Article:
I’m an avid golfer wearing my Animas vibe pump on my belt during this hot weather in Florida. I’m seeing some extreme highs telling me that my Humalog insulin is losing potency in the heat. I always carry a temperature controlled spare vial and syringes in a cooler. I bolus based on my pump’s eze BG calculations but the pump has no idea that I did the bolus, so the next calculation that the pump makes based on current BG, carb intake and “insulin on board” will be inaccurate because the “insulin on board” does not include the syringed bolus. Hence I see extreme lows sneak up on me. Does anyone know of a way to tell the pump that my syringed bolus is done and included with the “insulin on board” so the calculation is correct? I may or may not have been instructed on this issue and if so have forgotten it. I’ve been pumping for a few years now, type 1 for 38 years. My insurance covers minimal on pumps and supplies as they consider it a luxury from my 35 years of needles. I expect I’ll be using the Animas Vibe with Dexcom 4 as long as it lasts so if anyone that has changed from Animas has any infusion sets etc lying around and not using, please let me know. Thanks for any guidance.
I use a MedT pump but I’ve had the same question several times. Sometimes when I’ve got enough basal in the pump to last through the workday, but not enough if I have to bolus for lunch, I’ll bring an injector along and bolus from that. Downside as you say is that the pump doesn’t know to count it as IOB. For my pump anyway I don’t think there’s a way to enter that kind of data other than by actually doing the bolus.
Do you not refill your pump when you should, or are u trying to squeeze every last unit out of the reservoir? I don’t like cutting it that close, and certainly don’t do pens when I have a pump. If cost is the issue, wouldn’t having pens and vials be more costly? I know you have a good answer for me!
Whenever you do a syringe injection, unplug your pump infusion and bolus “into the air” the same amount that you injected with the syringe.
@Don17 - The only way around this is to disconnect pump from site and manually bolus (not into yourself). It’s a waste of a couple units of insulin, and if your infusion site is somewhere private you may need to sneak into trees on Fairways to pull your pants down
Flip your pump around so that the pump is facing your body! that’s what I do when I lay out in the sun (something I seldom do any more thanks to concerns that all that extra sun is going to give me skin cancer). plus, it makes my skin itch temporarily. I’d rather just go hiking, biking, or do yard work, than lay motionless, getting baked.
I’ll try that for sure. Meanwhile I guess I’ll invent a pouch that can handle a small gel pack and not affect my golf swing.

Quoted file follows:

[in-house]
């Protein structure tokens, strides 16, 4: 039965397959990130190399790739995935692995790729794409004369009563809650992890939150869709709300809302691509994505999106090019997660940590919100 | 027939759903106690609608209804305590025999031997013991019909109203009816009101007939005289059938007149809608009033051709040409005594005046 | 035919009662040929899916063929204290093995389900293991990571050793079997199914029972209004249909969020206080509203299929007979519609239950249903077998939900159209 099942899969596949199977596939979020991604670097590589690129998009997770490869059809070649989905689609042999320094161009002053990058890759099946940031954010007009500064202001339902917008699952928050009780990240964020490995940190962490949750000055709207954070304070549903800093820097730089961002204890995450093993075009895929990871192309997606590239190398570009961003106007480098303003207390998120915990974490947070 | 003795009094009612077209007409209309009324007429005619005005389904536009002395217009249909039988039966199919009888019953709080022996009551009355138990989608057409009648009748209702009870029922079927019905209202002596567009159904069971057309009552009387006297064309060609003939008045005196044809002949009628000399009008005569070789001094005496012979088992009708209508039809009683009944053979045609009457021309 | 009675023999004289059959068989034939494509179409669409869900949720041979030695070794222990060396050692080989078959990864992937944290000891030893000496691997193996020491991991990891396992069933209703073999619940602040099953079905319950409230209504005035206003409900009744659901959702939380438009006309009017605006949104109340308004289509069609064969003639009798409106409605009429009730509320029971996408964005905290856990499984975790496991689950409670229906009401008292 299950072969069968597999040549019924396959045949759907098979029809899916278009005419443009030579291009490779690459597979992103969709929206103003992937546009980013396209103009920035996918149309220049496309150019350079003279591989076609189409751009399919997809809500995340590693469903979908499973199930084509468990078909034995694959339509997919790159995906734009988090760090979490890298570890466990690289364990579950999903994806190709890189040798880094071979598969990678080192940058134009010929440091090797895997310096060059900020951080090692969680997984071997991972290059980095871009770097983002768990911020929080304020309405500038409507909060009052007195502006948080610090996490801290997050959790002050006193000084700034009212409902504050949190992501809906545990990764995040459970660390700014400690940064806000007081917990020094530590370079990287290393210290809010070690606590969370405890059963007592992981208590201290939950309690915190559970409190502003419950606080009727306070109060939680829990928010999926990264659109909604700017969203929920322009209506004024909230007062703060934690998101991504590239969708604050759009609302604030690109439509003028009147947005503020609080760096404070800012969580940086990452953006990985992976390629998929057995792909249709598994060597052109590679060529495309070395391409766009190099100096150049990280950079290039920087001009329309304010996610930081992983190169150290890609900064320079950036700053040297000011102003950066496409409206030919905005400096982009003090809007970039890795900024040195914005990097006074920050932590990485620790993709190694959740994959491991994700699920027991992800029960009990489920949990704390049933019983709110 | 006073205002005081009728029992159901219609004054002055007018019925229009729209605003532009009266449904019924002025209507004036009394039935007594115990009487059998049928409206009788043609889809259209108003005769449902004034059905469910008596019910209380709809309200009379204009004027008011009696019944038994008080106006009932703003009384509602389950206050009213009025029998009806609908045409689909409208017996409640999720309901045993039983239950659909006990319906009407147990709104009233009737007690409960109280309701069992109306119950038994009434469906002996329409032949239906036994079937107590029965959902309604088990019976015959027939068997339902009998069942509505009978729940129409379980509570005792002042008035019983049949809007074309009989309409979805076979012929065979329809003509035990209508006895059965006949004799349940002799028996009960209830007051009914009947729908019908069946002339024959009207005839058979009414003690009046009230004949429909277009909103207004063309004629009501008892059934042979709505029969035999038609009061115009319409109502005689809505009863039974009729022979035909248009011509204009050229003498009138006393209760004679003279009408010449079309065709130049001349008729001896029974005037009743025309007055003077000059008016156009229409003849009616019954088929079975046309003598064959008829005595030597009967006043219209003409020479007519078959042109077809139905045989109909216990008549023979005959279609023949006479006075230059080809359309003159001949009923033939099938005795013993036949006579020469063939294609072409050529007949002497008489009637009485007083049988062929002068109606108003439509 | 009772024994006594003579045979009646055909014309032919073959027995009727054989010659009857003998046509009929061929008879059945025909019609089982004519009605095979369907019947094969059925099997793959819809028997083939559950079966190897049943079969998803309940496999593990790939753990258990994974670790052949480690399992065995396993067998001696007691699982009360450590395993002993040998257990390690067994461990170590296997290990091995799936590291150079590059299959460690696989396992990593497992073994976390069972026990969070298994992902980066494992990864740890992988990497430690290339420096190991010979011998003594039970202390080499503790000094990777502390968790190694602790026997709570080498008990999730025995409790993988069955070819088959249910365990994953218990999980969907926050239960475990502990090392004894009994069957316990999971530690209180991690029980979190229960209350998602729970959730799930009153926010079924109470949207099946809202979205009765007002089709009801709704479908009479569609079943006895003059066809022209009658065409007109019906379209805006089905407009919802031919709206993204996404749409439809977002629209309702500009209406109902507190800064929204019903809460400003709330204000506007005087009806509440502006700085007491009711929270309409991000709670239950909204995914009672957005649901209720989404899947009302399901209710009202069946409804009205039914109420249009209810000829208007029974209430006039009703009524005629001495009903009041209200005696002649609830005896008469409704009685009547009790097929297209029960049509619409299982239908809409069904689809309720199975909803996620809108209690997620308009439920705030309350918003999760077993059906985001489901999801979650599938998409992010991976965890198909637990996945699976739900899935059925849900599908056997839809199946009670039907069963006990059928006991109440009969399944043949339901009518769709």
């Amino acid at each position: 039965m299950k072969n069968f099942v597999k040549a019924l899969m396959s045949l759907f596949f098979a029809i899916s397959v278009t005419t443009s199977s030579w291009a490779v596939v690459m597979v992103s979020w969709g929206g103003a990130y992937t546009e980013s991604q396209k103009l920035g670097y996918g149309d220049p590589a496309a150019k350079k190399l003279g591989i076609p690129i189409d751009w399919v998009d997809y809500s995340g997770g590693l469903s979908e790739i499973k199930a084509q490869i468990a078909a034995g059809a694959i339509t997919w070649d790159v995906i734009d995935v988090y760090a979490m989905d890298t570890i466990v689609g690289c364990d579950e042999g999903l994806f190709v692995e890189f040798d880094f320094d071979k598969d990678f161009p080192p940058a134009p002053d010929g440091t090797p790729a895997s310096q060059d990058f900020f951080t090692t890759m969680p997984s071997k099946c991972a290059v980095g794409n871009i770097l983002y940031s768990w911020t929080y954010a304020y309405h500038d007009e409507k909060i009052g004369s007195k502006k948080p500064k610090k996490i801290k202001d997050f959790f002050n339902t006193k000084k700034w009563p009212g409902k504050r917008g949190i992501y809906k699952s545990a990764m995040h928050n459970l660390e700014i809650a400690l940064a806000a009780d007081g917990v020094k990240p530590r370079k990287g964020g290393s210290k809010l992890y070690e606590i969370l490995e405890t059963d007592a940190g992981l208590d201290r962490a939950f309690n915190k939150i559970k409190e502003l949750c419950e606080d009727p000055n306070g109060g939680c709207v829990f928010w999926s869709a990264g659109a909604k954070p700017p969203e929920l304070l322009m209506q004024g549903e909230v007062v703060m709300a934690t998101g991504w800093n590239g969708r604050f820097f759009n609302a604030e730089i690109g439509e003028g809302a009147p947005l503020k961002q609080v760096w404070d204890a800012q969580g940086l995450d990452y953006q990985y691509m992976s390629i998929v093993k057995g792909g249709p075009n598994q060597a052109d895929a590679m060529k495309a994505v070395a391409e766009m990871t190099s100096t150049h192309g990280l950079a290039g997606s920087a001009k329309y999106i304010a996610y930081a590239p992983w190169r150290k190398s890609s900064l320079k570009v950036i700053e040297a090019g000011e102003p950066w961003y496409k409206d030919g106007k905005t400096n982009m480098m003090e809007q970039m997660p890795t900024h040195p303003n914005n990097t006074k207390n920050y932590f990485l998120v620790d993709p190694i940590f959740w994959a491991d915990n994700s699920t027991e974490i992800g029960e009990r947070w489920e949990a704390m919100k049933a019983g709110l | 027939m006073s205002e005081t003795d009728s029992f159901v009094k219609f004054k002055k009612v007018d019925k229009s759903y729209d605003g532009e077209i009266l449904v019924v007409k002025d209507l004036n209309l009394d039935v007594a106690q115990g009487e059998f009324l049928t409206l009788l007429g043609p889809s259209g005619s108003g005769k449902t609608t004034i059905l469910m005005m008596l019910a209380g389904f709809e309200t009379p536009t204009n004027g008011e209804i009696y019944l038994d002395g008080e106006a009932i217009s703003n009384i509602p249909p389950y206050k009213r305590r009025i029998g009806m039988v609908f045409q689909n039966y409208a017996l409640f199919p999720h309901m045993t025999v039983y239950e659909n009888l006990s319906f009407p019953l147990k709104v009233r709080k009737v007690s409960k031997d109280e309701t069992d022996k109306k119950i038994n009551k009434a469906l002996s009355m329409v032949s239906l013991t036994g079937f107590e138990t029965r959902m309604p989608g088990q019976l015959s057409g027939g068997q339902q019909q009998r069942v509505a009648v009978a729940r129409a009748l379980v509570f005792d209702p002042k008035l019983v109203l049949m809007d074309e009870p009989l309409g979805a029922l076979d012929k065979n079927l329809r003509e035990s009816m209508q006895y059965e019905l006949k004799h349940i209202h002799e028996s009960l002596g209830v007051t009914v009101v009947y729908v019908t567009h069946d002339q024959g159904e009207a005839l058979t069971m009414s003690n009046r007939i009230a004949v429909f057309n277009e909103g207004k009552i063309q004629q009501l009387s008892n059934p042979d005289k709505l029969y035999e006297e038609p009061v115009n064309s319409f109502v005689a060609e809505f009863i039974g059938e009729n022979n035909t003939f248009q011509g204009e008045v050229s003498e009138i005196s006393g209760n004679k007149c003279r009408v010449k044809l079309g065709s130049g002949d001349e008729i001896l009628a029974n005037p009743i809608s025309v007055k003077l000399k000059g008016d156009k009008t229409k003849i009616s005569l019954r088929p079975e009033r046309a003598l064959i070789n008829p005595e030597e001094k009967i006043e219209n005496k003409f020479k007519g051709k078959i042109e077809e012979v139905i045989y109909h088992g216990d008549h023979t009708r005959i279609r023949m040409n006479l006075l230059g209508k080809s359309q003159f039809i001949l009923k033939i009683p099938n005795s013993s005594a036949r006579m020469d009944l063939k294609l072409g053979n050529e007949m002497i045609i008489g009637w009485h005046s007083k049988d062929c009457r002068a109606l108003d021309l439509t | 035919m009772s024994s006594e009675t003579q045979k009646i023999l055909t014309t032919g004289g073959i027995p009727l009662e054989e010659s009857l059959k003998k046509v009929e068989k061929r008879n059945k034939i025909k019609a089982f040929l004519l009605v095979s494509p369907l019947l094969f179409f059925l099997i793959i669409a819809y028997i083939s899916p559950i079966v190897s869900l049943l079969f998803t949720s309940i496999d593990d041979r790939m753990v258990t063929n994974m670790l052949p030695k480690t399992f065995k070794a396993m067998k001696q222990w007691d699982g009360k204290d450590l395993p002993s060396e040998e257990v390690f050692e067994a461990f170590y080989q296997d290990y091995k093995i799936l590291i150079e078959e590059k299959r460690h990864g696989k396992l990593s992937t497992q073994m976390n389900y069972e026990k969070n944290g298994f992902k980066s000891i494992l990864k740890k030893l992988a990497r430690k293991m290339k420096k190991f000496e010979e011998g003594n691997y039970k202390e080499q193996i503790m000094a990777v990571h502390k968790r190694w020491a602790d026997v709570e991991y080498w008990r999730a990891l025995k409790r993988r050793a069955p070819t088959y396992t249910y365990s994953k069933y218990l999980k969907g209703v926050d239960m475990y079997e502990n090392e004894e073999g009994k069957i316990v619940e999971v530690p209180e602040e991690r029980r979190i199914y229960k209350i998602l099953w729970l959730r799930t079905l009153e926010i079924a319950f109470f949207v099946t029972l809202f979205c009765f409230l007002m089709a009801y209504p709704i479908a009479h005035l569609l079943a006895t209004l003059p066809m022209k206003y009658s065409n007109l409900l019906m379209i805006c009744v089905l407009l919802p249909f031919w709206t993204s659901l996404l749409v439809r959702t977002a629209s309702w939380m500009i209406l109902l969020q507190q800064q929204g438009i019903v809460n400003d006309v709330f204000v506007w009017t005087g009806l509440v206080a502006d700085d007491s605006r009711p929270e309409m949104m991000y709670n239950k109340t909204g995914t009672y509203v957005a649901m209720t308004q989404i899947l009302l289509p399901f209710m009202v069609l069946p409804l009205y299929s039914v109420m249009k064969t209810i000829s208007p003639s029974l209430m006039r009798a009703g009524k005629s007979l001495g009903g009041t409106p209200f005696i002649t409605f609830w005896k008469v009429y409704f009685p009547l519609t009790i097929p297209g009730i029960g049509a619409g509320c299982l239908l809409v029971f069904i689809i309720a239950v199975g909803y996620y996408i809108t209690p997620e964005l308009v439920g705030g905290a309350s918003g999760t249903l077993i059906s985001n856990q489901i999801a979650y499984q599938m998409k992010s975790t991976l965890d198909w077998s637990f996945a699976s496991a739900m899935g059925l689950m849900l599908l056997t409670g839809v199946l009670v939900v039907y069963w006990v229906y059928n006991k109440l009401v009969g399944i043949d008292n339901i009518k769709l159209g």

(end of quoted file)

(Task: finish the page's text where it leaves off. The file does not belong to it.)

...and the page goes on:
Thanks I’ll try it tomorrow.
Nothing so complicated. I do it every once in a while when I get a low reservoir warning first thing in the morning and I’m feeling rushed to get to work on time and just don’t want to deal with it then. I set my pump to warn me 12 hrs ahead, so if I get an alert at 6am I know it’s enough to last the day, but not if I need to bolus for anything. I get a box of pen injectors every year for backup in case of a pump failure, so if I’m feeling pressed for time I’ll take one with me so I don’t have to futz with changing infusion sites until I get home. I’ve also sometimes done it when I know I’m going to be away for an extended period and it seems like a waste to change sets with, say, 15 units still in the pump but I don’t know exactly when I’m going to get home or what I’m going to be eating, and carrying an injector is a lot simpler than bringing vial + infusion set + reservoir + alcohol swabs and figuring out a convenient place to go through the whole rigmarole of a change. It’s just a convenience sometimes.
ETA: incidentally, one of the things I like about my old pager-style Paradigm, vs the 670, is that you can set the low reservoir warning to go by time left, rather than units left, because knowing how much time you have is much more to the point. I long ago decided that the 12 hr setting is best because I hate getting those alerts at stupid-o’clock in the morning and having to drag myself out of bed and change sets then. Whereas with the 12 hr setting I always have enough time to plan it out. If I get the warning at 3 a.m., I can just shut it off and ignore it until I get up at the normal time. If I get it at 3 p.m. I know I’ve got to change it in the evening so I don’t run out in the middle of the night.
Great info. It’s nice to continue learning from peers.
Go look up frio pouches. They are activated by putting them in water and then stay cool for hours. I’ve seen several diabetics on YouTube put their pumps in them when in high temperatures or full sun.
Thanks I’ll try that. Sounds good.